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Why Families of Addicts Should Seek Counseling for Codependency

Why Families of Addicts Should Seek Counseling for Codependency

To learn more about why you should seek counseling for codependency, you might want to get a better understanding of the definition of codependency, learn about some signs and symptoms of being in a codependent relationship, and get insights into ways that you can seek counseling for codependency.

What is Codependency?

In codependent relationship both partners become dependent on the other in different ways. One partner takes on the role of being completely responsible for the actions and behavior of the other, while the irresponsible partner continues to act in self-destructive ways. The addict needs the codependent partner to take care of him, and the codependent partner needs the addict in order to give their life meaning and purpose.

Unfortunately, codependency is not a viable relationship model for either person involved. For example, a mother who has a child as an addict attempts to help fix her child’s problems. She may pay some of her bills, make excuses for her to teachers or employers, and spend countless hours, time, and energy to get her child to seek help.

The child, on the other hand, does not have to face the consequences of her addiction and so continues to seek out and abuse her substance of choice. When her mother doesn’t do exactly what she wants, the addict may act rebellious, show resentment to her mother, and further push her mother away.

Since the relationship does not work for either party, it is unhealthy for everyone to participate in it. However, for many parents, the idea of not “helping” their child during this time is contrary to everything they think about parenting. It is their job to love, nurture, protect, and provide for their child. How, at the time of their child’s greatest need, can they abandon him or her? It is difficult to accept that the emotion, time, and money you are spending on a loved one is actually not helping to solve his problem. Unfortunately, many parents learn the hard way that their efforts are not working.

Not being held accountable for the consequences associated with drug use is one of the primary reasons addicts don’t reach out for the help that they need. Therefore, when parents hinder this accountability, they are actually causing more harm for their addicted child.

Another negative side effect of codependency is that when all of your actions fail (which they will), you can become frustrated and bitter with the addict. Your addicted child, partner, or loved one, on the other hand, is still not taking responsibility and your interactions become unhealthy for both of you.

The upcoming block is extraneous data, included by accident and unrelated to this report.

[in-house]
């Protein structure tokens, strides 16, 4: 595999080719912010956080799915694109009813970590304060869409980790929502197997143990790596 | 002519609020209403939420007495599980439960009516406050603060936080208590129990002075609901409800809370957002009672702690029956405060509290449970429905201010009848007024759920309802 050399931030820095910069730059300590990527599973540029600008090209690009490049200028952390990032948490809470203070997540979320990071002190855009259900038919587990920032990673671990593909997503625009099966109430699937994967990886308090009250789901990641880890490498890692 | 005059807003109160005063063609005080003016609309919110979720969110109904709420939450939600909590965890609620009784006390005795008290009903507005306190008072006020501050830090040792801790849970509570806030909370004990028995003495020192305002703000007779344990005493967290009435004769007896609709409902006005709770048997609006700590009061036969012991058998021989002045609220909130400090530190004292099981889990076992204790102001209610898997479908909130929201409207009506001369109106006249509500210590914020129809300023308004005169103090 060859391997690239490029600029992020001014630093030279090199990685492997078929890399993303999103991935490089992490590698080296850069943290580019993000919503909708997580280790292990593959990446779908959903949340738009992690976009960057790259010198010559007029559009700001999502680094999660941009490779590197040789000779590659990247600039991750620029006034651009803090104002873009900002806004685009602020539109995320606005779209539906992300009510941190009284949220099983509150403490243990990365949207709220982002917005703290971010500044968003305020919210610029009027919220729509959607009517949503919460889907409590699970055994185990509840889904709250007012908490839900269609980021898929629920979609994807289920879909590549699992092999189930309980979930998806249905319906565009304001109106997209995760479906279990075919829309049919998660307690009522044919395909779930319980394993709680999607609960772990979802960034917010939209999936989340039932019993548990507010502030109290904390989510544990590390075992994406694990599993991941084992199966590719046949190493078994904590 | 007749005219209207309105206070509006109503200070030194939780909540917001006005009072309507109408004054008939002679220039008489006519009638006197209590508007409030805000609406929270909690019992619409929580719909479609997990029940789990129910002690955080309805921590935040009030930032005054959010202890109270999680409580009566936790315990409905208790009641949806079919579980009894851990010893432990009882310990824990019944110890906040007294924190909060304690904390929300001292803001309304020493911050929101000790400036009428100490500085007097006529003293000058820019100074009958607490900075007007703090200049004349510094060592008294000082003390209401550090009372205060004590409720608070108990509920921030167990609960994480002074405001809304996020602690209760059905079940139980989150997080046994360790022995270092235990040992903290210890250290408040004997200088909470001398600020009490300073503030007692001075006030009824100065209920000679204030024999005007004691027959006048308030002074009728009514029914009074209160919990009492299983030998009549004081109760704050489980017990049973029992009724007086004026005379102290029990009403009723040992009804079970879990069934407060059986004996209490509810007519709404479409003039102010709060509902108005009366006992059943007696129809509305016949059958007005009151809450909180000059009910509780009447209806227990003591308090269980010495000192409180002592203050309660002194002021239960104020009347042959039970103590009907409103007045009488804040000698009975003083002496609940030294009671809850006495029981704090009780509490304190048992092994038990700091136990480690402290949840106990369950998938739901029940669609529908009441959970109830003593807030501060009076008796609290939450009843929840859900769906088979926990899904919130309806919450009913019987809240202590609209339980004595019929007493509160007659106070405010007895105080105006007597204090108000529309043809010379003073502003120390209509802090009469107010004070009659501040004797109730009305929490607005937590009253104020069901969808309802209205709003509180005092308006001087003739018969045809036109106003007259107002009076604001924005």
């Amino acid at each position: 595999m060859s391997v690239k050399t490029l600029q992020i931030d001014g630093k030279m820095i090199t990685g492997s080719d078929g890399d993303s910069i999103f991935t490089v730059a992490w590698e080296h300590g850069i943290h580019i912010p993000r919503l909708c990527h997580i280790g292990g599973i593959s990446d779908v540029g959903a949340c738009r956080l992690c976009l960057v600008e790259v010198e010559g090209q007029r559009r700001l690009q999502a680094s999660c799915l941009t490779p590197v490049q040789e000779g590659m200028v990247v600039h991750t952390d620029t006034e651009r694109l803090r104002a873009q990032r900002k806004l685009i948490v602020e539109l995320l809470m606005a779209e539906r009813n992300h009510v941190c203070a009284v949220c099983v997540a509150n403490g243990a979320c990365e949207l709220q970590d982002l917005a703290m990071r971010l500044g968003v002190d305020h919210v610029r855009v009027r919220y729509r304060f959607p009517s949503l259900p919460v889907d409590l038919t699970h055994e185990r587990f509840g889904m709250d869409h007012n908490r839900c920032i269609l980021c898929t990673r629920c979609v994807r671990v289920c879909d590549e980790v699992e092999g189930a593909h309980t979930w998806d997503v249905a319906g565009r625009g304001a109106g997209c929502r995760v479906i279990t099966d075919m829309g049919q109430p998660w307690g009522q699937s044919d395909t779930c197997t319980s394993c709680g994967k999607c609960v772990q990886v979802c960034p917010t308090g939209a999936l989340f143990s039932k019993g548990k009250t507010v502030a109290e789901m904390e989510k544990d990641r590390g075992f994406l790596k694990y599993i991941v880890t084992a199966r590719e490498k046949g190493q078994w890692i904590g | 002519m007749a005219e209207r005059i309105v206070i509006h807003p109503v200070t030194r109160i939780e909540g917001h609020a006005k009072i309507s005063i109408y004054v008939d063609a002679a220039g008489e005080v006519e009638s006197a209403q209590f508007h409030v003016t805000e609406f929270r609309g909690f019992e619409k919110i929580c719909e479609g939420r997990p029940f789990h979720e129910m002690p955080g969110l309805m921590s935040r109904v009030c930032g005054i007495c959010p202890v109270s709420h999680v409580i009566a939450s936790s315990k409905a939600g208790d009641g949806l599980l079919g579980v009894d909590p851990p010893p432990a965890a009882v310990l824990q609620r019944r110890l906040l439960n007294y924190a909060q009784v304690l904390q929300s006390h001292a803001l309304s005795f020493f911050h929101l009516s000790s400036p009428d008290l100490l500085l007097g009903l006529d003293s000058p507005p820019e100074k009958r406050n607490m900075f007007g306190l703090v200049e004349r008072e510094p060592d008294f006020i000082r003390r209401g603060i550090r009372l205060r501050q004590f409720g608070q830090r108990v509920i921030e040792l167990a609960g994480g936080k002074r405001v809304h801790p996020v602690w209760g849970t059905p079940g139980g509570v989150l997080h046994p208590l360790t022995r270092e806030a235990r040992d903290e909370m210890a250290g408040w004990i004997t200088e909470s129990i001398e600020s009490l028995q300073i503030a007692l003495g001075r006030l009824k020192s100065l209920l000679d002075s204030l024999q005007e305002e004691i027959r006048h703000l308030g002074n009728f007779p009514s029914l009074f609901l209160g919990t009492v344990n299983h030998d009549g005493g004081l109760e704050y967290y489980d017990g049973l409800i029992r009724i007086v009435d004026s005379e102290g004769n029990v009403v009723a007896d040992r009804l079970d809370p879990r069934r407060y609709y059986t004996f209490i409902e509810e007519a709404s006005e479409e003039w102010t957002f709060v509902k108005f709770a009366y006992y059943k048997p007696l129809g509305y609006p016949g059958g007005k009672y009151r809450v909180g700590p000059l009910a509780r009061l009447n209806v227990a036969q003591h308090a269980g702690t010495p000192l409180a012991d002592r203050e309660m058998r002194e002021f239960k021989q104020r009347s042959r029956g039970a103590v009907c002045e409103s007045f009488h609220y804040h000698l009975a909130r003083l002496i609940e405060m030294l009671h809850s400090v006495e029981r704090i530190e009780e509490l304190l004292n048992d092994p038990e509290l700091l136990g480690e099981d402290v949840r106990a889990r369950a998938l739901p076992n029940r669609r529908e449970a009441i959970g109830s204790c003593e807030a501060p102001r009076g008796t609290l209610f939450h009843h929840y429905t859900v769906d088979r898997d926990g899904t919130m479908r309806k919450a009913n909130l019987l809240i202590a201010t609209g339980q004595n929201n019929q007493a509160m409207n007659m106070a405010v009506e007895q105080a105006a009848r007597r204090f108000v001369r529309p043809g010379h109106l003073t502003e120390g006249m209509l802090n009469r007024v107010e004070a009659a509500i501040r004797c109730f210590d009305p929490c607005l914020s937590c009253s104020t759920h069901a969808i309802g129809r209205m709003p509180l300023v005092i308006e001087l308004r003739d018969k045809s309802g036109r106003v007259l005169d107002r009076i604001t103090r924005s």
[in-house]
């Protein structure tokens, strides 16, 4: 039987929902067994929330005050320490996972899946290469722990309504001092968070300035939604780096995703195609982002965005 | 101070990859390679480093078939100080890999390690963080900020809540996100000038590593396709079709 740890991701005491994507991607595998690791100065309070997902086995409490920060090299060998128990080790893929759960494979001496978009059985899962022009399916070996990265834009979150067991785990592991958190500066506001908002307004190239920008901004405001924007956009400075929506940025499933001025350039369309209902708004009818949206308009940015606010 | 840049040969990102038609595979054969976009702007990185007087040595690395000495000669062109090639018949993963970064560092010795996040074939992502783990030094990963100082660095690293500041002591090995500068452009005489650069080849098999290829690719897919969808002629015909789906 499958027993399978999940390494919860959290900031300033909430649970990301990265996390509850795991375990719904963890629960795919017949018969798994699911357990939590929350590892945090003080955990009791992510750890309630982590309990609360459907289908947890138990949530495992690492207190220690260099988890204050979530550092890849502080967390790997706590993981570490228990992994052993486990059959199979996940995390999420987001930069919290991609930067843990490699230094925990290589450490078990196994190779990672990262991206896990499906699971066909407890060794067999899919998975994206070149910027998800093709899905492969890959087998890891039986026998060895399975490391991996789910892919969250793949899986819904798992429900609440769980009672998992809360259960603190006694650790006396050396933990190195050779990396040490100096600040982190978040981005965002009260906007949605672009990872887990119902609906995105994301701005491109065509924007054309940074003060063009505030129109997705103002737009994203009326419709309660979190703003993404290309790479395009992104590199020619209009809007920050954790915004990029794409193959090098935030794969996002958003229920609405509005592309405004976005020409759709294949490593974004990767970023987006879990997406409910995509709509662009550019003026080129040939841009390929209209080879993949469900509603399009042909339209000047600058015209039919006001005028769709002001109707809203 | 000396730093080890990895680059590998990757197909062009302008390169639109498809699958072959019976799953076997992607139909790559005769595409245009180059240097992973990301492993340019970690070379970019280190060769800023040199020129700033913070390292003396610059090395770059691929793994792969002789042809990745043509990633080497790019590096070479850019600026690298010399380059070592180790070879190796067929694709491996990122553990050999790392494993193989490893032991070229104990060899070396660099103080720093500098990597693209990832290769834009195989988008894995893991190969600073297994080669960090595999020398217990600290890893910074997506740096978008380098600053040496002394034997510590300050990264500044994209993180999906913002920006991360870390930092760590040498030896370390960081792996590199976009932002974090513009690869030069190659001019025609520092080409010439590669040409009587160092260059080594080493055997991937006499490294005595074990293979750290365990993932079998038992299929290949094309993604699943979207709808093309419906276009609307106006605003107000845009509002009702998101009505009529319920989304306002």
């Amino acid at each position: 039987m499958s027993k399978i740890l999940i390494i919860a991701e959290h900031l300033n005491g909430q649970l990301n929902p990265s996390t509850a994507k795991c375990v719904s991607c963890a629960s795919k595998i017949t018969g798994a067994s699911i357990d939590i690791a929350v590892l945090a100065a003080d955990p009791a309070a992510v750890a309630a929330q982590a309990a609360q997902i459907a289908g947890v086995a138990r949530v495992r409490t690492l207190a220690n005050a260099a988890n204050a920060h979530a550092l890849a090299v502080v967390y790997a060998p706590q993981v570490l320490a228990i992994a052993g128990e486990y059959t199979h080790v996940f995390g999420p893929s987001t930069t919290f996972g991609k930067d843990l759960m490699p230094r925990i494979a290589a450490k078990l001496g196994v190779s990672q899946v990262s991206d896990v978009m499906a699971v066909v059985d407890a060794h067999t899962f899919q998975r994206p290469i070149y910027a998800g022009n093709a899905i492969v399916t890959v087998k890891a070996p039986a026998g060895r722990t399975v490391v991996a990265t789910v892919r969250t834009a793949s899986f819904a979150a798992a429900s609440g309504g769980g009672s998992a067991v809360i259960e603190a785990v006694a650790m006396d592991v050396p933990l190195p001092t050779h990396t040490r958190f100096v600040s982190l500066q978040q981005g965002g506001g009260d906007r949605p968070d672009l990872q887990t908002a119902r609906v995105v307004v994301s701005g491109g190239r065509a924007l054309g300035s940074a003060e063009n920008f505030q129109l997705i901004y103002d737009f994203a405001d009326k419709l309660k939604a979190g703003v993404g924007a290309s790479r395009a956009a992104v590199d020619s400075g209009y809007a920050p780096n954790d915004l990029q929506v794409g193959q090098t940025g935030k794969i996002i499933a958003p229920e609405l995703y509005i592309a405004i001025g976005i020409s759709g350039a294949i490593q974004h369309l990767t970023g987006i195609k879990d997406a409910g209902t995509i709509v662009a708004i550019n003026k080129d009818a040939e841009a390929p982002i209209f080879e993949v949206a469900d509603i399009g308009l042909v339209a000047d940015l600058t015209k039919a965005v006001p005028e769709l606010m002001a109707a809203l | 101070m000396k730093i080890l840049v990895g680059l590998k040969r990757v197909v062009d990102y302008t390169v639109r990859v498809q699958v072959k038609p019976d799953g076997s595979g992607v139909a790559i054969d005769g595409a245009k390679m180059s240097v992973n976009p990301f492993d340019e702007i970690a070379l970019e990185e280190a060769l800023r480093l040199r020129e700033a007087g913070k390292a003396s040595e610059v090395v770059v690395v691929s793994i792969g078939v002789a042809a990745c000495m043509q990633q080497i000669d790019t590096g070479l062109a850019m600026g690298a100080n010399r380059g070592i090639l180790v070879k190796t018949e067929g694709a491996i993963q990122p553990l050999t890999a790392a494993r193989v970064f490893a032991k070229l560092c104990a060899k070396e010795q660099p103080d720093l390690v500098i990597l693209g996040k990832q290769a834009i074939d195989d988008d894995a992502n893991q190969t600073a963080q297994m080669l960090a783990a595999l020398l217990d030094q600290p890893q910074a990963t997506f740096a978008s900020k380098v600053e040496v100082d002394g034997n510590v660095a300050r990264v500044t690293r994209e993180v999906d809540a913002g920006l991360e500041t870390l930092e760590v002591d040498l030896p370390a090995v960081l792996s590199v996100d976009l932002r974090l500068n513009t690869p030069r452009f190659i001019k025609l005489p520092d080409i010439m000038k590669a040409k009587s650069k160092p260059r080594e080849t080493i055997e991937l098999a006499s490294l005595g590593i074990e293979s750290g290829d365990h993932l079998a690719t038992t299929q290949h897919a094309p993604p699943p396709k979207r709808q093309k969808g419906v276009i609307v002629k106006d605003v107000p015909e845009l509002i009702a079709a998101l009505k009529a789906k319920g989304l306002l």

Signs and Symptoms of Codependency

While codependent relationships form in unique ways for each individual, there are some key factors you can watch out for. If you find yourself compulsively focused on a loved one’s dysfunctional behavior to the detriment of your own emotional or physical health and well being, you may be in a codependent relationship.

Codependent individuals often have underlying feelings of low self-worth and need to please or help others in order to give their lives worth and meaning. They also are often repeating patterns of behavior they learned in childhood, so the children of addicts are often at risk of recreating these dysfunctional relationships in their adult lives. In fact, codependency is so common for people in relationships with addicts, that the 12-Step group Al-Anon was created to serve this population.

People who are codependent often stop living their own lives because they are so focused on trying to get other people to see and do things in their way. Because they are so focused on others, codependent people are not effective in setting boundaries that allow the other person to take responsibility for his behaviors. Because of this lack of boundary, codependent people often find that they feel obligated to react to whatever is thrown at them.

People in codependent relationships often feel trapped and lack the assertiveness to meet their own needs. While you may think that having no boundaries enables you to be close and intimate, it often gets in the way of honest, intimate relationships and helps people actually avoid closeness.

Seek Counseling for Codependency

Now that you have a better understanding of the harmful nature of codependency for everyone involved, you may be more receptive to seeking counseling. In her article “Ending Codependency in Relationships: Find And Live Who You Really Are,” Anna Puchalski suggests that you get counseling to achieve the following goals[1]:

  • Create a relationship with yourself
  • Establish boundaries
  • Listen to and trust your own feelings and intuition
  • Honor your own needs and intentions
  • Create a positive space
  • Commit to lifting your self-esteem and confidence

Many quality addiction treatment programs include family counseling as part of the services they offer to help families rebuild into a positive and supportive group for all members. In addition, aftercare programs also focus on establishing appropriate relationships that draw healthy boundaries. Many people find support from groups; there is even a support group for codependency. Finally, many counselors specialize in family situations involving addiction and codependency. A major benefit of seeking counseling for codependency is that you can learn healthy ways to live a rewarding life with your loved ones while supporting their recovery.

Get Help to Learn More About Counseling for Codependency

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